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Reconsideration of blood donation testing strategy for human T-cell lymphotropic virus in Australia.

Reconsideration of blood donation testing strategy for human T-cell lymphotropic virus in Australia.
Author Information (click to view)

Styles CE, Seed CR, Hoad VC, Gaudieri S, Keller AJ,


Styles CE, Seed CR, Hoad VC, Gaudieri S, Keller AJ, (click to view)

Styles CE, Seed CR, Hoad VC, Gaudieri S, Keller AJ,

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Vox sanguinis 2017 09 27() doi 10.1111/vox.12597

Abstract
BACKGROUND AND OBJECTIVES
Universal testing of blood donations for human T-cell lymphotropic virus (HTLV) in Australia may no longer be appropriate given the low prevalence of HTLV infection and the mitigating effect of universal leucodepletion for cellular components. This study aimed to determine the most appropriate HTLV testing strategy using the Risk-Based Decision-Making Framework for Blood Safety.

MATERIALS AND METHODS
The risk of HTLV transfusion-transmission using three testing strategies (universal, new-donor and no testing) and cost-effectiveness of the first two strategies were assessed using adaptations of published mathematical models.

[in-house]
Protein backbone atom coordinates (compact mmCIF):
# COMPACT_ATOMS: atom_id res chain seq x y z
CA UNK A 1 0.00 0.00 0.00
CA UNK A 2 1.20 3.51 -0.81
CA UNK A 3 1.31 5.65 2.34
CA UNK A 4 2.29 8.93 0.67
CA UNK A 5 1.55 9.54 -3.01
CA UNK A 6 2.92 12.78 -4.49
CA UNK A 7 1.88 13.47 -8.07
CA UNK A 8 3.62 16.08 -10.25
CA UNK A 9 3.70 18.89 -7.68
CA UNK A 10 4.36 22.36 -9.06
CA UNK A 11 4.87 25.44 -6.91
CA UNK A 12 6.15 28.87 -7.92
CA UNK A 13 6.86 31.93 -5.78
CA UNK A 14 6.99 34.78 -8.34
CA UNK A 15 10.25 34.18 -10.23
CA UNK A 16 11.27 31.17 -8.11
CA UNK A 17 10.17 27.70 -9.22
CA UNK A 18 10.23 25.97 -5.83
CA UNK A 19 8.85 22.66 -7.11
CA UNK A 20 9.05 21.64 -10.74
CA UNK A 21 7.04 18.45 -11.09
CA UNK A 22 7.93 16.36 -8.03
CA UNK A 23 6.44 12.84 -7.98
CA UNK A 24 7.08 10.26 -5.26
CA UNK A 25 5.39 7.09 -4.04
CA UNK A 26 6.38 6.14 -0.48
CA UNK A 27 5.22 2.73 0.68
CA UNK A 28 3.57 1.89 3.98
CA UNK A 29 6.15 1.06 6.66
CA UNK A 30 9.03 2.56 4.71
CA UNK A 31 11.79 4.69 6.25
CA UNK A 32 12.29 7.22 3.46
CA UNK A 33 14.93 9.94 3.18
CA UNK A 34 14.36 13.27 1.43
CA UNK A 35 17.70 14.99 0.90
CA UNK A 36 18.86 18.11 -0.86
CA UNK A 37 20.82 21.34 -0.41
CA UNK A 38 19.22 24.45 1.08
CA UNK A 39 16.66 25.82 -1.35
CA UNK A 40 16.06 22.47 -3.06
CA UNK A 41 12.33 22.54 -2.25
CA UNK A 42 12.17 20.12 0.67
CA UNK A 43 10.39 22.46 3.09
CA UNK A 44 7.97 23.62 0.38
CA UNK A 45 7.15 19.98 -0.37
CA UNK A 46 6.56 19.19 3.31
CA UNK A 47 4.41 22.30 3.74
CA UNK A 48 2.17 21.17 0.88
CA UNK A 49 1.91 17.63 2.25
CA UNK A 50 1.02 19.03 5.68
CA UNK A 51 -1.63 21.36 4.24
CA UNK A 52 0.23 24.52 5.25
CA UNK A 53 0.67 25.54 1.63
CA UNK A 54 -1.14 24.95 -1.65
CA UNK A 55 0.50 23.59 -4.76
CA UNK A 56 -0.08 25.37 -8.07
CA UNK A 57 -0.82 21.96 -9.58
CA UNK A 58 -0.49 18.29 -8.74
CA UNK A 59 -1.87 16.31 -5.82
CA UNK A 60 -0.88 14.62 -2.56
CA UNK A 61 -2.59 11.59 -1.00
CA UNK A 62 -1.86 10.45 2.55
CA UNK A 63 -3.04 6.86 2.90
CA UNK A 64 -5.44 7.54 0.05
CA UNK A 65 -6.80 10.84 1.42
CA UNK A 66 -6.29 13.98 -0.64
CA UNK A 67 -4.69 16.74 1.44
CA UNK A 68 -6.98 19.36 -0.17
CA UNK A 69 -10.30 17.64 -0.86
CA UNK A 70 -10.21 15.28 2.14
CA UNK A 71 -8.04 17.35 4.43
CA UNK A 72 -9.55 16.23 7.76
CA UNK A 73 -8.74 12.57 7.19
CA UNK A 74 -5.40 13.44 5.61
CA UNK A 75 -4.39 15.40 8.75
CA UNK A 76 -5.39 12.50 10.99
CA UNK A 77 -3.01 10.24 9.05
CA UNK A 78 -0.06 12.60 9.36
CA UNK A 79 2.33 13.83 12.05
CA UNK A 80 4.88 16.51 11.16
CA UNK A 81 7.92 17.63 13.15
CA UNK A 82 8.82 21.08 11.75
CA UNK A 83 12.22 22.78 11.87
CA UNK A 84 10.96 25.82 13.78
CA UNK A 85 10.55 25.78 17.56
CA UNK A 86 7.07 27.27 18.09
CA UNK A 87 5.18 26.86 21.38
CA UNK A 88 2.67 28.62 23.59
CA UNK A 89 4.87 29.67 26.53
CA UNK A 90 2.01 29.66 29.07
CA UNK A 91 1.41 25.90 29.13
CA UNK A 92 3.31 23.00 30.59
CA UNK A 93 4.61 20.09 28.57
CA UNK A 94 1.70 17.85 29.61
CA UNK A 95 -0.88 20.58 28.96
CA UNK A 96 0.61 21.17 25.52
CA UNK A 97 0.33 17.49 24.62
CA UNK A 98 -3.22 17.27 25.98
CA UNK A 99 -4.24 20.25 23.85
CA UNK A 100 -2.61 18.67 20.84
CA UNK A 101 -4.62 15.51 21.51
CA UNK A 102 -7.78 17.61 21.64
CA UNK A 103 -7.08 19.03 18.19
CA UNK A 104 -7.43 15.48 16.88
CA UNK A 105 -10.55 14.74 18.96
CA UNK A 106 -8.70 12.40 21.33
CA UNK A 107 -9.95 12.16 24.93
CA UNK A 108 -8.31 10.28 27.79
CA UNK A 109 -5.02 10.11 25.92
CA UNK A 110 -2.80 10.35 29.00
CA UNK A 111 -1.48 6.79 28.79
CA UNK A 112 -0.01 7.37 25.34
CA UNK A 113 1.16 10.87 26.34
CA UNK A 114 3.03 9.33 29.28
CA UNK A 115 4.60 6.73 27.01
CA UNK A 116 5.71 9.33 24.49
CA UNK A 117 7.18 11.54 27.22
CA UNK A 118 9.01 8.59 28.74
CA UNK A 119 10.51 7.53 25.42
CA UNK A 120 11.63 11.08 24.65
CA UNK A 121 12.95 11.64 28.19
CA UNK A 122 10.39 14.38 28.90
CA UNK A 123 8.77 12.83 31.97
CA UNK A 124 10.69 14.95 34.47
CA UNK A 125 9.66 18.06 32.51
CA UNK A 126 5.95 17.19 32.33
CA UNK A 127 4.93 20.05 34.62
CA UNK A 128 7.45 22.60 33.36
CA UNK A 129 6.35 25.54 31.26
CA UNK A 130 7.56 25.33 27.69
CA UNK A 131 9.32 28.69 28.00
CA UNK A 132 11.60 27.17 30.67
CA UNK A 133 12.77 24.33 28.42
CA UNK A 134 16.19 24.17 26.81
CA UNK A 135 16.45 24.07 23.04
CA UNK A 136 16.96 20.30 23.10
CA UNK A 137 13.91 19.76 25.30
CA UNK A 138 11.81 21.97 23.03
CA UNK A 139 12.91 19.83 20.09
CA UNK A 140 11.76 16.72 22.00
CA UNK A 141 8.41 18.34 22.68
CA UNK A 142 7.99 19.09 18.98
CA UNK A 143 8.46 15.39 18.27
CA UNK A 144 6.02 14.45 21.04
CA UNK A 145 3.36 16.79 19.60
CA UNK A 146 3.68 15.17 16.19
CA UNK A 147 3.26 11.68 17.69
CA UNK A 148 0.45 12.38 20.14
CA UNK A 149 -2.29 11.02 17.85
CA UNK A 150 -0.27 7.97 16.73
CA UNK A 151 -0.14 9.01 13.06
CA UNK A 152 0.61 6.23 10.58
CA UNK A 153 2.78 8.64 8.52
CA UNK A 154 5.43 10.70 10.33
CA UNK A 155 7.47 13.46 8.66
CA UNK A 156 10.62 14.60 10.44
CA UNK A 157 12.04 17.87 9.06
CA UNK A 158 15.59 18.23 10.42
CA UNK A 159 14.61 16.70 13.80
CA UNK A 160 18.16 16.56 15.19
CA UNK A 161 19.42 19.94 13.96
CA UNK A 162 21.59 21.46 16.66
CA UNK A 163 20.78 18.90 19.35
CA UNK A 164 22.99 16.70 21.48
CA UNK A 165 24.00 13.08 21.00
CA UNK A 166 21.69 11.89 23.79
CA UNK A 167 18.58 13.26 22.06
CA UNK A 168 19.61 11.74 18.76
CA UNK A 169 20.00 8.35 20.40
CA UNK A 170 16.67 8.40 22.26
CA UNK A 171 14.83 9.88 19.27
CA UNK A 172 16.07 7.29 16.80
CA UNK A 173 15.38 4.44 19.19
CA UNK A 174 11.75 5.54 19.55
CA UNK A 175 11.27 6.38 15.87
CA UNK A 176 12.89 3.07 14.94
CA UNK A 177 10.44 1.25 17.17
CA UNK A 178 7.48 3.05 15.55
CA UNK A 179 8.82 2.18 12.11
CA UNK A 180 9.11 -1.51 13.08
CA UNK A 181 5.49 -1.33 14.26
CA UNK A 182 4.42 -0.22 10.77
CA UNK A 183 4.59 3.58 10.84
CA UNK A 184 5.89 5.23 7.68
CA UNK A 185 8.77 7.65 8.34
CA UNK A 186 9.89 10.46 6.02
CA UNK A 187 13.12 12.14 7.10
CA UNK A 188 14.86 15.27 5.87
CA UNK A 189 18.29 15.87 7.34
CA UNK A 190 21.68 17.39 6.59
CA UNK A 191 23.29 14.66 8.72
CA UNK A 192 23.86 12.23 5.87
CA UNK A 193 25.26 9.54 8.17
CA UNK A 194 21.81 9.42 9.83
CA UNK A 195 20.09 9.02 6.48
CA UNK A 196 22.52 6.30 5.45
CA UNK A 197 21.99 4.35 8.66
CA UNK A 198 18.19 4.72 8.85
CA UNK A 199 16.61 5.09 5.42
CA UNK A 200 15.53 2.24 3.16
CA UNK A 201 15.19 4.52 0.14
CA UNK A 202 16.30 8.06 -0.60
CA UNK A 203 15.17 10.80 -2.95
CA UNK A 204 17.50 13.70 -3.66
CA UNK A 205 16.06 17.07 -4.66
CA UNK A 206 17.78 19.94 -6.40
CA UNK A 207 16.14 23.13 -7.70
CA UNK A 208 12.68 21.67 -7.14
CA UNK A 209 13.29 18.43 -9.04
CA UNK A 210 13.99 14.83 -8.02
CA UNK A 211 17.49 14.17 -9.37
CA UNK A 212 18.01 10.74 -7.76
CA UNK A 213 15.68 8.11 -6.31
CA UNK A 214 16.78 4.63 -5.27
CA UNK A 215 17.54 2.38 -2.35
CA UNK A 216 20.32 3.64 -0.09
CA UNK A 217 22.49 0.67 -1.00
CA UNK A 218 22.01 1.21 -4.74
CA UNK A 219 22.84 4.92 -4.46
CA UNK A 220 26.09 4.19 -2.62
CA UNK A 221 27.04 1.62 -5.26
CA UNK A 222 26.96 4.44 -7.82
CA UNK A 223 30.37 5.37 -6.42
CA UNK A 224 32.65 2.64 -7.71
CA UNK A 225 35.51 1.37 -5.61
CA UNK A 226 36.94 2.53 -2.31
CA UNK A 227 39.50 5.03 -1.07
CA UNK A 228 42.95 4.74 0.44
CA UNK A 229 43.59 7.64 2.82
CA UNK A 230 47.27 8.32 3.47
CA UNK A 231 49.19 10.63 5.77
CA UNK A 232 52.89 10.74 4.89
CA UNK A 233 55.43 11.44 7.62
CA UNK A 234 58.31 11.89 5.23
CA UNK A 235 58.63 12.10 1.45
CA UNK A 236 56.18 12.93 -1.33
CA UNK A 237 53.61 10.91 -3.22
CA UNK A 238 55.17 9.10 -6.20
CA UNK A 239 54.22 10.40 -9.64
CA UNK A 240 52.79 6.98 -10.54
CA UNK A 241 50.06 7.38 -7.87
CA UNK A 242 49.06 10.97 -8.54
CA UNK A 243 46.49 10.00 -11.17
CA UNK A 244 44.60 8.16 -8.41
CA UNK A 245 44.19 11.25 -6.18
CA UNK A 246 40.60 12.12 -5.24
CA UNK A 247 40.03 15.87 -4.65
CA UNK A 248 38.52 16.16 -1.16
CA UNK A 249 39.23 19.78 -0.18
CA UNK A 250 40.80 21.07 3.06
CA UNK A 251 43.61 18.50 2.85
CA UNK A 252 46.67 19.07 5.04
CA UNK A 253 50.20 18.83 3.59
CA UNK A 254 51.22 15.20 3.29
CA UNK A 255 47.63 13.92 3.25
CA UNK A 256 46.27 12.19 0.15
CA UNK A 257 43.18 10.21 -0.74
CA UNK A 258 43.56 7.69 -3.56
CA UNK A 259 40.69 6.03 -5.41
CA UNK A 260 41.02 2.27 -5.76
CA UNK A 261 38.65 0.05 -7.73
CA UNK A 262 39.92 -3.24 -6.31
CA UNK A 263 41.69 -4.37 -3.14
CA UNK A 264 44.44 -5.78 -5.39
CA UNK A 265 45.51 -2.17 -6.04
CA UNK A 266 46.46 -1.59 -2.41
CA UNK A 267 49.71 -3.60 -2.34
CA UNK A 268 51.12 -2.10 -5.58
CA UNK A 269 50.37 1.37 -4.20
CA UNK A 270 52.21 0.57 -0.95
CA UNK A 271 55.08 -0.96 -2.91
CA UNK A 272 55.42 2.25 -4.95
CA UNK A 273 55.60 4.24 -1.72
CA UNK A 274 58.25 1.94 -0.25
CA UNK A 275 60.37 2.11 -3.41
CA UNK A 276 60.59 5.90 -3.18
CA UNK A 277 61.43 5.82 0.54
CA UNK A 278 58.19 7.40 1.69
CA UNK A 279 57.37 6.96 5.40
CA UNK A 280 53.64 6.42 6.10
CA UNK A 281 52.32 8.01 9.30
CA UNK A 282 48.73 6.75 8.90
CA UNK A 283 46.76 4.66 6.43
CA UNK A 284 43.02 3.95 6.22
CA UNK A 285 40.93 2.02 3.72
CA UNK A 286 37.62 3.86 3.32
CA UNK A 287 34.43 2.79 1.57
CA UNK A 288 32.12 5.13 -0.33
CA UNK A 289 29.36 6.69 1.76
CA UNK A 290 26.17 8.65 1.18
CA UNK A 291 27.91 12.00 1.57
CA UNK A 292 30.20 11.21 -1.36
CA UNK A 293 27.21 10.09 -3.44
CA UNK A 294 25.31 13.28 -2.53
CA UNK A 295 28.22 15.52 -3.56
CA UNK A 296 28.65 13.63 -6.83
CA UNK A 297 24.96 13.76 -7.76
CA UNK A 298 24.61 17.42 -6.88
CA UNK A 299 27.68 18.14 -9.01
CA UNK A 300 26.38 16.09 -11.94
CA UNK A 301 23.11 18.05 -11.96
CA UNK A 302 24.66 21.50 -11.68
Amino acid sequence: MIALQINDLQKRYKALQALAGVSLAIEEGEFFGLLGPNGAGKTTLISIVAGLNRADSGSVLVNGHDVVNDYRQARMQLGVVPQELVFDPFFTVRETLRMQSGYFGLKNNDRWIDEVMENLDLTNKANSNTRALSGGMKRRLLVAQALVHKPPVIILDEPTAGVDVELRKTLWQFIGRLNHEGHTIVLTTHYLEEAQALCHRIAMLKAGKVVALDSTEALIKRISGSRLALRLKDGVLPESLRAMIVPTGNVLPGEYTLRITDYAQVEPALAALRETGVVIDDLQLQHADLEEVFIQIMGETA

RESULTS
The overall prevalence for 2004-2014 was three HTLV-positives per million donations. It was estimated that annually, universal testing incurred a cost of approximately AUD $3 million and prevented 83 HTLV-positive cellular components from being issued, and new-donor testing cost approximately $225 000 and prevented 81 components. The number of cases of transfusion-transmitted HTLV and HTLV-associated disease prevented per year by universal and new-donor testing was essentially equivalent. According to preset risk thresholds, the risk of transfusion-transmission was negligible for universal and new-donor testing, and minimal without testing.

CONCLUSION
Transfusion-transmission of HTLV is a minimal risk in Australia even without testing. However, any revision of testing strategy must consider not only risk and cost-effectiveness, but also stakeholder, ethical and regulatory perspectives. Considering all relevant criteria, new-donor testing is judged the optimal strategy because it is able to achieve almost the same outcomes as universal testing, at a fraction of the cost.

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